One could logically assume that the War on Terror is being fought to preserve the Great Writ and the other foundation stones of American democracy, but the Bush administration has used the GWOT in a bald-faced effort to undermine those foundation stones and shore up its imperial presidency. In the process it has tracked down and incarcerated, let alone tried and convicted, remarkably few of the truly dangerous jihadists while
wrongfully imprisoning dozens or possibly hundreds of petty crooks, goatherds and other innocents -- and then throwing away the key.
Michael Tomasky is grateful for the Supreme Court’s action but worries about the narrow majority and asks what the next President will do:

The men who founded the United States feared nothing more than an all-powerful executive that could, at its whim, define crimes against the state and detain those so accused without their even knowing of what exactly they were accused. The constitutional system of checks and balances and the bill of rights were written expressly to protect citizens from such an executive. Several wartime presidents have tested the limits of those instruments, and some more blatantly than George Bush. Franklin Roosevelt put Japanese-Americans in camps on mere suspicion that their nationality would render them loyal to the enemy combatant.

But democracy is about trying over time to perfect the union, and so, after Richard Nixon's various crimes against the state, we thought we'd reached the consensus that executive power had to be carefully checked, and we took some steps to do so. But everyone didn't agree with that consensus. There were young men, some then working in the administration of Nixon's successor, Gerald Ford, who saw the post-Nixon reforms as usurpations of executive power. Two of these young swashbucklers were Dick Cheney and Donald Rumsfeld.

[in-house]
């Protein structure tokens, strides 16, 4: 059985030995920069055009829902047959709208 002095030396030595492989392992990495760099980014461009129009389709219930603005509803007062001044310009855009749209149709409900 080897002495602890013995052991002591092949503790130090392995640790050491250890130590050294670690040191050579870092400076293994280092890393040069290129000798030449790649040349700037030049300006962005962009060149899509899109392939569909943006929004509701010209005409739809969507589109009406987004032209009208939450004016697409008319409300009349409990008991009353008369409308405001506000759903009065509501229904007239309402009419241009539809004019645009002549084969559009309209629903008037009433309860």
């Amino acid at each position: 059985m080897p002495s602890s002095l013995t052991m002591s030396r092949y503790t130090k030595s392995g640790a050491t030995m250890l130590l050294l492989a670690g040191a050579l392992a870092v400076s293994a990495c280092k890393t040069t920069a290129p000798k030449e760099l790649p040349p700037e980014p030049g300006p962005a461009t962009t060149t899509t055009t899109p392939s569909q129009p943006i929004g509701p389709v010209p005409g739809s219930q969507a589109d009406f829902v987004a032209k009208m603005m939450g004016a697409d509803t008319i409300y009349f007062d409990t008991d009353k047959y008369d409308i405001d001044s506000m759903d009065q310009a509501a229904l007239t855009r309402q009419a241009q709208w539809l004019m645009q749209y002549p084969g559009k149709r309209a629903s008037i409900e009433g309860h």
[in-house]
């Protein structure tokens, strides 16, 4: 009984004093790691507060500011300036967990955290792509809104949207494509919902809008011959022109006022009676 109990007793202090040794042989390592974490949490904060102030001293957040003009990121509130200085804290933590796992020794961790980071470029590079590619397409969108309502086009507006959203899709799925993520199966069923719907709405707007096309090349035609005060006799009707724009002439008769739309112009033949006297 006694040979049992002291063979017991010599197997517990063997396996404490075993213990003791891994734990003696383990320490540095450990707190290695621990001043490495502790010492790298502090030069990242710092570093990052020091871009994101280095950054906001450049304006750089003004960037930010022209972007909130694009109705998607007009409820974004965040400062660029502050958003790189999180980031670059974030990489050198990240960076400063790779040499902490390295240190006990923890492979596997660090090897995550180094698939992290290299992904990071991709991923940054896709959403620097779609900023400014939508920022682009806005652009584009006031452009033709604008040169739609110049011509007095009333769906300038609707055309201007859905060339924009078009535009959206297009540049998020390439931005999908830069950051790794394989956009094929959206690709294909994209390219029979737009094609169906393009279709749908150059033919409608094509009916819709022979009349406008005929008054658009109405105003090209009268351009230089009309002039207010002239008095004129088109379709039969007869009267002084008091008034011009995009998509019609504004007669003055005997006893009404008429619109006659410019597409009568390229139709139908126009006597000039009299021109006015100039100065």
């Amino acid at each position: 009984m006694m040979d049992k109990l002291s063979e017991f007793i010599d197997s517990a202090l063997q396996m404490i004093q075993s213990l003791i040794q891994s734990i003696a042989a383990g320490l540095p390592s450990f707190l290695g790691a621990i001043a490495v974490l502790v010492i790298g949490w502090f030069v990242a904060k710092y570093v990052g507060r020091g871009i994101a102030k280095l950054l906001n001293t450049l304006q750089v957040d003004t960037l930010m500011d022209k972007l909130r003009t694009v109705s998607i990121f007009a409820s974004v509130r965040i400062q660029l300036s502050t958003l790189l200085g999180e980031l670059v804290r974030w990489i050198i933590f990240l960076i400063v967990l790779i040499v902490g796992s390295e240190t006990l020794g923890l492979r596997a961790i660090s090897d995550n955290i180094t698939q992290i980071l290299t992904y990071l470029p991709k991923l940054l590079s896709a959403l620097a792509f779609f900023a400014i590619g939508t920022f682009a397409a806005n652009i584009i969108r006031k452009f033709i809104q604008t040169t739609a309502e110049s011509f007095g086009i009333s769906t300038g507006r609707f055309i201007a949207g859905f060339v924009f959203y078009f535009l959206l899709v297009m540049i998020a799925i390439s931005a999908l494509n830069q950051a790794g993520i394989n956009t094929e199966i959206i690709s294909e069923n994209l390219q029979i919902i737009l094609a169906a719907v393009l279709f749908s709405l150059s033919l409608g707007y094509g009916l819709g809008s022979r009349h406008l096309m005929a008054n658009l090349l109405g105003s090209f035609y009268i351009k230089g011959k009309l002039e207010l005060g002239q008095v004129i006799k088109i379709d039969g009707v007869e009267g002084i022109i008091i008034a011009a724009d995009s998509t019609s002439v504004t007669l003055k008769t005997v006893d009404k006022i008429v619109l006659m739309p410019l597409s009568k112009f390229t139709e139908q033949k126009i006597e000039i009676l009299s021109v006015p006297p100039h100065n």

They had to bide their time, but, three decades and a major terrorist attack later, they saw their opportunity. They put into place precisely the policies that the founders had feared. They gave themselves the and to hold them indefinitely without specific charges. Nearly 800 people so designated were sent to Guantánamo Bay. No one seemed to have the power to stop it.

But someone did. Last week, the supreme court told the Bush administration, for the fourth time in as many years, that its practices were unconstitutional. The current decision, in a case captioned Boumediene v Bush, is a response to a response. After the third anti-Bush ruling, in 2006, the administration pushed a law through Congress that grudgingly respected Geneva convention rights for foreign "Gitmo" detainees, but denied them the right of habeas corpus. The law was challenged, and the supreme court, yet again, said to Bush: you are acting outside the constitution and you must stop.